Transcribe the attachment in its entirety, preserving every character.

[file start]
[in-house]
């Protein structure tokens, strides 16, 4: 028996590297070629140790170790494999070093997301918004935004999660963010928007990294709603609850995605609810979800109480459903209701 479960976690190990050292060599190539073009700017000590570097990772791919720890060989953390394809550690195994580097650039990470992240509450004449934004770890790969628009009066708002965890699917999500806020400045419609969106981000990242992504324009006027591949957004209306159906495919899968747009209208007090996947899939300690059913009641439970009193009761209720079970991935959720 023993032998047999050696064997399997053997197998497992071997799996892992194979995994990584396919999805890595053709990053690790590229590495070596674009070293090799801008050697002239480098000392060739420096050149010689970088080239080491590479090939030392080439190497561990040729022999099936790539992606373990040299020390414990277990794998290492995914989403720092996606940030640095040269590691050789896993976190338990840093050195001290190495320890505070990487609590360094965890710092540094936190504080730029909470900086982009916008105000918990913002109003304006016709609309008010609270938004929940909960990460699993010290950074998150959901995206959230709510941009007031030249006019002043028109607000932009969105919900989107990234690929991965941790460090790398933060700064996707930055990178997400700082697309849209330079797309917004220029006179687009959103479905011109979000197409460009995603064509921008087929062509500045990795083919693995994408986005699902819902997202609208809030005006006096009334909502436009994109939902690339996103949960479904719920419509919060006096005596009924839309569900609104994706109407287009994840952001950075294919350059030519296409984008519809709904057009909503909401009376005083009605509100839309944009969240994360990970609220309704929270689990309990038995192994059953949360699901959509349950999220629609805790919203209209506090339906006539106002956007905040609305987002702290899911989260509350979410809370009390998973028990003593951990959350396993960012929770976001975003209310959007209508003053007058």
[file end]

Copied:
[in-house]
């Protein structure tokens, strides 16, 4: 028996590297070629140790170790494999070093997301918004935004999660963010928007990294709603609850995605609810979800109480459903209701 479960976690190990050292060599190539073009700017000590570097990772791919720890060989953390394809550690195994580097650039990470992240509450004449934004770890790969628009009066708002965890699917999500806020400045419609969106981000990242992504324009006027591949957004209306159906495919899968747009209208007090996947899939300690059913009641439970009193009761209720079970991935959720 023993032998047999050696064997399997053997197998497992071997799996892992194979995994990584396919999805890595053709990053690790590229590495070596674009070293090799801008050697002239480098000392060739420096050149010689970088080239080491590479090939030392080439190497561990040729022999099936790539992606373990040299020390414990277990794998290492995914989403720092996606940030640095040269590691050789896993976190338990840093050195001290190495320890505070990487609590360094965890710092540094936190504080730029909470900086982009916008105000918990913002109003304006016709609309008010609270938004929940909960990460699993010290950074998150959901995206959230709510941009007031030249006019002043028109607000932009969105919900989107990234690929991965941790460090790398933060700064996707930055990178997400700082697309849209330079797309917004220029006179687009959103479905011109979000197409460009995603064509921008087929062509500045990795083919693995994408986005699902819902997202609208809030005006006096009334909502436009994109939902690339996103949960479904719920419509919060006096005596009924839309569900609104994706109407287009994840952001950075294919350059030519296409984008519809709904057009909503909401009376005083009605509100839309944009969240994360990970609220309704929270689990309990038995192994059953949360699901959509349950999220629609805790919203209209506090339906006539106002956007905040609305987002702290899911989260509350979410809370009390998973028990003593951990959350396993960012929770976001975003209310959007209508003053007058």